The 1972 NASCAR Winston Cup Season was interesting in many ways. It was the first season that NASCAR fans know as the "modern era." That's when NASCAR was sponsored by the RJ Reynolds company, Winston. All NASCAR races that were 300 miles and less were cut from the schedule and a new series known as the Sportsman Series would take over those races. That left NASCAR with 31 races to complete their schedule.
In that 1972 season two men showed they were above the rest of the field. Richard Petty was a three time champion in NASCAR already, running for his family run Petty Enterprise team. The other driver was Bobby Allison who was looking for his first NASCAR championship. Allison was driving for a man named Richard Howard in his #12 Chevrolet. Howard's number one man was Junior Johnson, who prepared all of Howard's cars.
Throughout the season Allison and Petty would have several battles including one at the Richmond Fairgrounds Raceway on September 10th where Petty beat Allison after Petty's car was sent into the guardrail and he would keep on going. Their on track battle was intense. It was even more intense when the series moved to the Martinsville Speedway for the running of the Old Dominion 500. Petty had the upper hand at Martinsville winning four of the last seven races there. Allison had never won at the tough half-mile paper-clip but new pavement meant it was anyone's game. Petty led Allison by 153 points after Allison had trouble at the previous weekend's race at Dover.
Although Allison had never won at Martinsville, he was still strong there. He had four runner-up finishes at Martinsville heading into the event. He was determined to gain points on Petty and get back into the championship run. Allison got off to a great start, putting his car on the pole for the 250 mile event. David Pearson's Wood Brothers entry sat on the outside of the front row, with Buddy Baker and Petty in row two. Fifty-six cars were entered for the 36 car field and after a 20 lap qualifying event that determined the last six starting positions the field was ready for battle.
Allison got out to an early lead but David Pearson and Buddy Baker's car would keep the race close early on. Richard Petty used five different Goodyear tire compounds and began adding weight to his Plymouth before finding the handling. It got so bad for Petty that he was about to be lapped by Allison and he was given the blue and yellow flag, meaning move over. According to Allison's book, Petty ignored the flag and got a caution and stayed on the lead lap.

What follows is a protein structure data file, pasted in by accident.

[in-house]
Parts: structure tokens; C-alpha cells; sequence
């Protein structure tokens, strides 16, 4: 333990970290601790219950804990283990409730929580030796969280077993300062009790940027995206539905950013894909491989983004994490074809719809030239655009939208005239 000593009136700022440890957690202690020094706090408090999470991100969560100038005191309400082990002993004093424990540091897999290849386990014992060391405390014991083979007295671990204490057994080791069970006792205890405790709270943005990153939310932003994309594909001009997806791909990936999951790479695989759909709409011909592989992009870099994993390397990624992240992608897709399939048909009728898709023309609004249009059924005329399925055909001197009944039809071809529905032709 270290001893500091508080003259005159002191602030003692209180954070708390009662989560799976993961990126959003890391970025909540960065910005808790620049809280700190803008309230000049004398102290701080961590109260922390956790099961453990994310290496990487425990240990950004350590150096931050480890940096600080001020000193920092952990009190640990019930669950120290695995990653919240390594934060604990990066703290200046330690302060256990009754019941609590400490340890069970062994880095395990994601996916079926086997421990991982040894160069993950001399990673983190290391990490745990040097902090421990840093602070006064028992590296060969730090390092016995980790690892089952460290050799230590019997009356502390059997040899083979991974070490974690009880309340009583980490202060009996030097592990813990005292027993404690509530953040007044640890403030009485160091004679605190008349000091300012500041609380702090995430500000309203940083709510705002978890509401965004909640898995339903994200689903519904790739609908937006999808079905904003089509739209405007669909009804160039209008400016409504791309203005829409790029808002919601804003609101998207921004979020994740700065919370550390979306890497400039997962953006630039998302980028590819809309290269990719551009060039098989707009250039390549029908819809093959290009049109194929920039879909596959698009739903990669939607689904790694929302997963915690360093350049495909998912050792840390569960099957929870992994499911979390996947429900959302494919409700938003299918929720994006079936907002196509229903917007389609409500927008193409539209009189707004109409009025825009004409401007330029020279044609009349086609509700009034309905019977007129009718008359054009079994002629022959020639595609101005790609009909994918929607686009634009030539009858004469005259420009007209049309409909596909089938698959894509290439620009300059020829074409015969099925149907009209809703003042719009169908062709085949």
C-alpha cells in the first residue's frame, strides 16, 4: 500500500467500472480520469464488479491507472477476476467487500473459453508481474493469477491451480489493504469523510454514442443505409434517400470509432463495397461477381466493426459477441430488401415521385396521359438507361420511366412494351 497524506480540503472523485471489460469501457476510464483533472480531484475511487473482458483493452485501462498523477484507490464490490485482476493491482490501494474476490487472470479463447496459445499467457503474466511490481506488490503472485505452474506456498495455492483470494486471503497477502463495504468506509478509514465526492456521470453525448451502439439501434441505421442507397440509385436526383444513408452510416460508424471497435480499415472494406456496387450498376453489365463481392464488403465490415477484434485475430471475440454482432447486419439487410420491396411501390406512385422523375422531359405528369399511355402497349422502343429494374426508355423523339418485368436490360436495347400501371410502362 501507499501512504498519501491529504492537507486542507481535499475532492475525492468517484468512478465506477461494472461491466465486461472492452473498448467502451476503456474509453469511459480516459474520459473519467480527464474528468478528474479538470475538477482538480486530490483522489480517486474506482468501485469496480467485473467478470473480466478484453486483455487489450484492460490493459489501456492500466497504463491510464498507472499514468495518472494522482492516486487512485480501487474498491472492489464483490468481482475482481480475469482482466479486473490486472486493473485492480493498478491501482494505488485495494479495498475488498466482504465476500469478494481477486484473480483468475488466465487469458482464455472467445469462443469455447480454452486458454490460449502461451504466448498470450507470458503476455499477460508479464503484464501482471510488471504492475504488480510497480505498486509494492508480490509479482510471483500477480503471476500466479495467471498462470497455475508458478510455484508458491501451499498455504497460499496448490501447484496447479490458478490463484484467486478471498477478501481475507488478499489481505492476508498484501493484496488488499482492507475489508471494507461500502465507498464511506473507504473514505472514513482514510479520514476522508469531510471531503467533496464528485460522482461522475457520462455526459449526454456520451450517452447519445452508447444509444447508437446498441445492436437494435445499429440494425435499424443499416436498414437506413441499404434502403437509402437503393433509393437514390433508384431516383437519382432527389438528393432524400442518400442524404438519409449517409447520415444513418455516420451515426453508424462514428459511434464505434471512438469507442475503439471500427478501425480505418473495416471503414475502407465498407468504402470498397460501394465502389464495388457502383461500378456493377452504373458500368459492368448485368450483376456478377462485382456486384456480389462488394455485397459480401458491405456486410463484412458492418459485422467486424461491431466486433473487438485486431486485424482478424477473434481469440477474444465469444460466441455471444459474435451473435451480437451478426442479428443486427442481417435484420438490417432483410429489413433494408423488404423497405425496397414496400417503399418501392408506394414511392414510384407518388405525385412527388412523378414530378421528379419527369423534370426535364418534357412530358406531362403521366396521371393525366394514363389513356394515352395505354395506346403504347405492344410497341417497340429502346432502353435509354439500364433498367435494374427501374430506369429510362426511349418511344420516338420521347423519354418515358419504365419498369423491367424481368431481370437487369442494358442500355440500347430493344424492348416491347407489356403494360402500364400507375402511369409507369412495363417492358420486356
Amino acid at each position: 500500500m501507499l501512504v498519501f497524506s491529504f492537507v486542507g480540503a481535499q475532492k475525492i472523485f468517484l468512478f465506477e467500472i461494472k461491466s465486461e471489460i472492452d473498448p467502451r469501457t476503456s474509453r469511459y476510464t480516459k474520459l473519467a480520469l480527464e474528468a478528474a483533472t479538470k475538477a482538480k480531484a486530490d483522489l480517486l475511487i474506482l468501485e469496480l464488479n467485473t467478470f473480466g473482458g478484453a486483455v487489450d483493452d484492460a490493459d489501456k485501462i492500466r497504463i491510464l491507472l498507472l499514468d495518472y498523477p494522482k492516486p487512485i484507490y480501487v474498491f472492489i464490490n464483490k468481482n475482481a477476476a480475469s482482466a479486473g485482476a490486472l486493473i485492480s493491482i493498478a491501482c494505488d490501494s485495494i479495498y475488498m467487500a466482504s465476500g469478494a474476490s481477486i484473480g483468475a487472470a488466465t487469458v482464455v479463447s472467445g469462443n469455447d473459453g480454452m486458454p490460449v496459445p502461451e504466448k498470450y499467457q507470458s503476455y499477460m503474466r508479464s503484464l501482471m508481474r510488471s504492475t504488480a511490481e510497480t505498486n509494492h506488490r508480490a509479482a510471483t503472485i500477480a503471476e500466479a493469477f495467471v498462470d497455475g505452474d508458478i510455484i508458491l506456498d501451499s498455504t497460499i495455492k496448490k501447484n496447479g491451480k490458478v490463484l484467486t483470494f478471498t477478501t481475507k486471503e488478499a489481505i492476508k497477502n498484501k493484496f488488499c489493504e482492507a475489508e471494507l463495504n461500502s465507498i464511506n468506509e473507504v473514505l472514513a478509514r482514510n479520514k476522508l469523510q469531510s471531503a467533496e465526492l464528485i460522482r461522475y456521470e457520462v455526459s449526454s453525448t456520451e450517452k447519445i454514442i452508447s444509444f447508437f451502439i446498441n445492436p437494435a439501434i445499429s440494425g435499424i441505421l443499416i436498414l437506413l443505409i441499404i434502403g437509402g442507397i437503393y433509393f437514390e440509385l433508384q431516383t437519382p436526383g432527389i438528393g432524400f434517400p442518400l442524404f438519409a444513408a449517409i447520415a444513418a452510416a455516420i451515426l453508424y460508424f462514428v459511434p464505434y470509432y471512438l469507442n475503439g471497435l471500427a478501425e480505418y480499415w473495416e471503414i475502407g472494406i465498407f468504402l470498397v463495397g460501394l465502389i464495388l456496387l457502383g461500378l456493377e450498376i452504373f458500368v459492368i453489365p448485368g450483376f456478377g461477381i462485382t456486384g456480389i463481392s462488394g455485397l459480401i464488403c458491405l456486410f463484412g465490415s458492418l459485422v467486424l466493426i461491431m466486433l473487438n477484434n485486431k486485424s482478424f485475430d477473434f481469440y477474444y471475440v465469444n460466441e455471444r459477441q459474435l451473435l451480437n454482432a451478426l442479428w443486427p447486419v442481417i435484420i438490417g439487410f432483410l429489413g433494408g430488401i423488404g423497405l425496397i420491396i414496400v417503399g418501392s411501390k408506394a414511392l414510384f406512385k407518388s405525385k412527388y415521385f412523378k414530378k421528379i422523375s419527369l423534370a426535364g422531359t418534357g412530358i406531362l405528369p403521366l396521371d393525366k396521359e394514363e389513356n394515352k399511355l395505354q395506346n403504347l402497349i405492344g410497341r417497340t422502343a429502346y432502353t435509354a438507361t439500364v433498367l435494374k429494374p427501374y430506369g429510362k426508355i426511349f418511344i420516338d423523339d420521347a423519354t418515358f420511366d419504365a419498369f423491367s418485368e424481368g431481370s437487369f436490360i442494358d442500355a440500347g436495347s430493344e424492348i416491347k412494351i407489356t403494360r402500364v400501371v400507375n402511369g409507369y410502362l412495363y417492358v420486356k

Later on in the event, Pearson and Baker's charge would fall short and Petty would gain on Allison as the laps began to wind down in the 500 lap event. Petty charged back from an unscheduled pit stop that put him behind Allison by a lap. It appeared to be Allison's race. But with 60 laps to go Petty was right on Allison's tail and the two collided coming into turn three. Petty's car went into the grass and he immediately turned right and hammered Allison's left quarter panel. The damage was significant enough to have smoke coming from the quarter panel as the tires rubbed against it. Unfortunately for Allison that was the least of his worries.
The hit knocked Allison's gas cap off his Chevrolet and NASCAR officials black flagged Allison to have the cap replaced. Allison ignored the flag and continued on. Twelve laps later though, Allison's tires would blow from the damage and the accident collected Ed Negre's Dodge in the process. The accident caused the races' final yellow of the afternoon. Allison would pit for tires during the caution, but his car was no match for Petty after the accidents. Petty won the race with Allison finishing six seconds back in second. Allison was not happy after the race and the Petty and Allison rivalry would take to a new level.
Allison would lose the championship to Petty and he would move to Ralph Moody's team for the 1973 season. Allison would never win at Martinsville in his career, something he always wanted to do.
A lot has changed since 1972 . The turns are now concrete due to heavy breaking at Martinsville. That and the expansion of the grandstands are just a few of the things that have changed at the track, but you can bet that tempers will be flairing at Martinsville this weekend, just like it was in 1972.
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